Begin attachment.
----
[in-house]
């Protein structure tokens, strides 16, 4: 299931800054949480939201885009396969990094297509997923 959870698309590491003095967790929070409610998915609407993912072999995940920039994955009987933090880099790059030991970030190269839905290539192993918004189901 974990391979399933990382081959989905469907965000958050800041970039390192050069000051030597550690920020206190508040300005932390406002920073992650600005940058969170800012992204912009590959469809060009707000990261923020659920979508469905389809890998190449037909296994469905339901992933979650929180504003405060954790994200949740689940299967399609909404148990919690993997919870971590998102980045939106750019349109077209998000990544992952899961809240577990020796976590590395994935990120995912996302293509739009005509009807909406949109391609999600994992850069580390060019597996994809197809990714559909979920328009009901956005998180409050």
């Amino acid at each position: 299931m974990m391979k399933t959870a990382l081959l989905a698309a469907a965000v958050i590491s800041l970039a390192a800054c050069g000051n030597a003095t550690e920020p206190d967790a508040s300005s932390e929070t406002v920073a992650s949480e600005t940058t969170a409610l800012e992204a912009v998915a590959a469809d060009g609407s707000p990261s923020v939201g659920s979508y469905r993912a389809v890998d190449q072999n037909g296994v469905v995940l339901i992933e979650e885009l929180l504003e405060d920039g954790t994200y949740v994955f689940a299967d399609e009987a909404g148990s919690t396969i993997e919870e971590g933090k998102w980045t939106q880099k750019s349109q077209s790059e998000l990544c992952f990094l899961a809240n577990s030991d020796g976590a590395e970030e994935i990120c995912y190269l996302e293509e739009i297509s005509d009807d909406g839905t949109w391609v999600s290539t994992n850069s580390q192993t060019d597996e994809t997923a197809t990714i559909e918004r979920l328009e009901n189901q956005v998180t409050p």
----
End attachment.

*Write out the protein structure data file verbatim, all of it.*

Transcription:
[in-house]
């Protein structure tokens, strides 16, 4: 299931800054949480939201885009396969990094297509997923 959870698309590491003095967790929070409610998915609407993912072999995940920039994955009987933090880099790059030991970030190269839905290539192993918004189901 974990391979399933990382081959989905469907965000958050800041970039390192050069000051030597550690920020206190508040300005932390406002920073992650600005940058969170800012992204912009590959469809060009707000990261923020659920979508469905389809890998190449037909296994469905339901992933979650929180504003405060954790994200949740689940299967399609909404148990919690993997919870971590998102980045939106750019349109077209998000990544992952899961809240577990020796976590590395994935990120995912996302293509739009005509009807909406949109391609999600994992850069580390060019597996994809197809990714559909979920328009009901956005998180409050």
């Amino acid at each position: 299931m974990m391979k399933t959870a990382l081959l989905a698309a469907a965000v958050i590491s800041l970039a390192a800054c050069g000051n030597a003095t550690e920020p206190d967790a508040s300005s932390e929070t406002v920073a992650s949480e600005t940058t969170a409610l800012e992204a912009v998915a590959a469809d060009g609407s707000p990261s923020v939201g659920s979508y469905r993912a389809v890998d190449q072999n037909g296994v469905v995940l339901i992933e979650e885009l929180l504003e405060d920039g954790t994200y949740v994955f689940a299967d399609e009987a909404g148990s919690t396969i993997e919870e971590g933090k998102w980045t939106q880099k750019s349109q077209s790059e998000l990544c992952f990094l899961a809240n577990s030991d020796g976590a590395e970030e994935i990120c995912y190269l996302e293509e739009i297509s005509d009807d909406g839905t949109w391609v999600s290539t994992n850069s580390q192993t060019d597996e994809t997923a197809t990714i559909e918004r979920l328009e009901n189901q956005v998180t409050p």